A version of this post appeared on Edelman U.S. Public Affairs.
Why have free trade and a tariff war with China become the subject of everyday dinner conversation?
Viewed by many as an integral component of a prosperous U.S. economy, pacts like the North American Free Trade Agreement (NAFTA) have long been good fodder for discussion inside the Beltway, but they haven’t generally been “hot-button” political issues.
That was all upended during the 2016 U.S. presidential election. Candidates from both parties challenged the status quo, and skepticism regarding the “free” part of free trade grew with the magnification of the United States’ trade deficit. The public began asking pointed questions:
Did manufacturing jobs leave my hometown because of NAFTA?
Are corporations lining their coffers by using labor in lower-cost markets like Mexico?
What is the impact of the ballooning trade deficit with China on the American worker?
Simply put: If I, as a worker and voter, was left behind, then something had to be responsible. And that something became previous and pending “bad” trade deals.
The sentiment was populist, and it turned trade into a household concern for Americans on both sides of the political aisle— almost everyone in this country has a personal story of a factory or some other sort of business being shut down in their lifetime. While there is some consensus that automation and other advancements in technology have largely spurred the decline in manufacturing in the U.S., it’s much easier, frankly, to be against something.
And in spite of the real culprit, the transition of the American economy from manufacturing to services is a reality—and it has not lifted all boats. That’s why opposition to NAFTA has been louder, and in many cases more compelling. And that’s also why tariffs are popular with many constituencies right now.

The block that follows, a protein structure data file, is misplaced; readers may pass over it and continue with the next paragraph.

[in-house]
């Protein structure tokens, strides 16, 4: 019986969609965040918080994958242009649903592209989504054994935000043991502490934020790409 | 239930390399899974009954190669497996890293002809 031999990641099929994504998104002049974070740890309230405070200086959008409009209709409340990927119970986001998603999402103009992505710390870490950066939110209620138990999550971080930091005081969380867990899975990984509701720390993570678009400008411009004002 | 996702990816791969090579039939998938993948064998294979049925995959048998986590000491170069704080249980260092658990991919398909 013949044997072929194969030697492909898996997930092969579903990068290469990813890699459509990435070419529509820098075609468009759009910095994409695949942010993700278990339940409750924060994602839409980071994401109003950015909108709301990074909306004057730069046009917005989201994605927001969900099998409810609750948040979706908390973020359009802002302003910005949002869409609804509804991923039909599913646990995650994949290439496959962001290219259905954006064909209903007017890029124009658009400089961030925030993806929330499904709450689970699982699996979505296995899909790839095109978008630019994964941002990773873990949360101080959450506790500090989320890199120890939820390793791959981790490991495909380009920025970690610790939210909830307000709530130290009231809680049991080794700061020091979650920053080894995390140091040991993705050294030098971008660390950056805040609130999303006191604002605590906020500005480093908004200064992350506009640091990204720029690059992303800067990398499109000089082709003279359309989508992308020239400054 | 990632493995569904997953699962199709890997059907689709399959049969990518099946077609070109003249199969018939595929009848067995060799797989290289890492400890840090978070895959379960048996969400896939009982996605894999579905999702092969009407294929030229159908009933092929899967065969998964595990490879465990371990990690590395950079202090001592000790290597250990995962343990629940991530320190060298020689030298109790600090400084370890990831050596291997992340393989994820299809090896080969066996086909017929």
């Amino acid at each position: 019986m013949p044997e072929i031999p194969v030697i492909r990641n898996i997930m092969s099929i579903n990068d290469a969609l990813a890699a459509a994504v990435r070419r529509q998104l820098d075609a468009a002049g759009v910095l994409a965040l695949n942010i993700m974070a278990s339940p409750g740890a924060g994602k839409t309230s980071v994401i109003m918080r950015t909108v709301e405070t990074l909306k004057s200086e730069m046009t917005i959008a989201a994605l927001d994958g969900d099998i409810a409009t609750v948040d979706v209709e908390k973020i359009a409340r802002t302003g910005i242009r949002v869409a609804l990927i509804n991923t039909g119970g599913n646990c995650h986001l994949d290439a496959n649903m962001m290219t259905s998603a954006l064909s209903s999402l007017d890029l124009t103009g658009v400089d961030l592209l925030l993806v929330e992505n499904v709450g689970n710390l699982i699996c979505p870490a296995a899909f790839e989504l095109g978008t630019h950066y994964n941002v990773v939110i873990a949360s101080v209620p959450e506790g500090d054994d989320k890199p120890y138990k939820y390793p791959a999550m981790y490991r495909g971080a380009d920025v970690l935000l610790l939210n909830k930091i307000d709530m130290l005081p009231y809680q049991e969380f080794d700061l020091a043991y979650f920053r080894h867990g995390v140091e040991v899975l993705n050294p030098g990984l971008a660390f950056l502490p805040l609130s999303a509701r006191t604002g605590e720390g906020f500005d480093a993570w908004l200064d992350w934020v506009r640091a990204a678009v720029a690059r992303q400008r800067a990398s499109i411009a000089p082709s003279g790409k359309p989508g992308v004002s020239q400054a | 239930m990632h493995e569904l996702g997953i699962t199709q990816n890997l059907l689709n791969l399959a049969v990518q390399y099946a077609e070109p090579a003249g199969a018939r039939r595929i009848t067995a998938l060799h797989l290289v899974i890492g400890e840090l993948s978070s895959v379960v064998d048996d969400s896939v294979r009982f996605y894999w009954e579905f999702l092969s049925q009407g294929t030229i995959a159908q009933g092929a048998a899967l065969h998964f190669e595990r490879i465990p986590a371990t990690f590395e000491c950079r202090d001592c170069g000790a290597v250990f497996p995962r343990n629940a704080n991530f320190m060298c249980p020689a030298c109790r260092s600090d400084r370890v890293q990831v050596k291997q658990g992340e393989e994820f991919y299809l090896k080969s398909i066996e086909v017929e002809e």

Support Drowned Out
Advocates for free and fair trade have struggled to gain traction in the populist debate. It’s been years, or decades, since advocates have had to “make a case for themselves.” Some industries that support free trade, such as agriculture, energy, and retail, have made their case, but the message often comes across as analytical, lacking the emotional resonance of those on the other side of their debate: The displaced worker. In a tough economic environment, the absence of a unified effort to advocate for free trade and trade agreements like NAFTA is noticeable.
Progress on trade and continuing trade agreements cannot be taken for granted. Neither can renegotiations or reforms. In the current environment, remaining silent on the sidelines is not an option unless you are seeking to become collateral damage. The case needs to be clearly made for why certain trade outcomes are important and who will be helped in each scenario. The subject matter needs to be personalized in order for others – from corporate to political leaders – to care.
And equally important as the message is the messenger. Who is best positioned to lead the debate?
The Return of Experts
The 2018 Edelman Trust Barometer found that experts, both technical and academic, are once again those we trust most. In a world where confidence in the media and government is slipping, voices of authority are regaining credibility – and that includes CEOs. We also saw the rise of trust in employers. Despite our tendency to complain about the boss – in reality, we have deep trust in those entities that employ us.
Companies and organizations that stand to be impacted by immediate changes in trade policy have an opportunity to seize this moment and make discussion of international trade and trade agreements less about vague macroeconomics and more about household-level benefits.
Engagement on trade does not need to be combative, or even political, but it does need to be timely, understandable, relatable and true. We saw this with President Trump’s proposed tariffs on steel and aluminum. CEOs and business experts were among the most impactful voices speaking out in opposition. Their arguments weren’t hinged solely on GDP numbers and trade deficits but supplemented with a human take on how tariffs would affect local operations, employees and customers. The opposition was substantive and personal, not bombastic, and the message carried through to employees, stakeholders, lawmakers and the media.
This effort is driving results. President Trump pulled back on slapping steel and aluminum tariffs on Canada, Mexico, and several other trading partners.
Steel and aluminum tariffs have proven to be a quantifiable flashpoint driving business to engage in local and national trade dialogues, grounded with expert data and stories that resonate around the dinner table like the price of a new car or a carton of milk. We can expect the debate on trade to continue for the foreseeable future. But for it to resonate, it has to be personalized and grounded in emotional real-world benefits and challenges.
Jere Sullivan is vice chairman, international Public Affairs. He is based in Washington, D.C.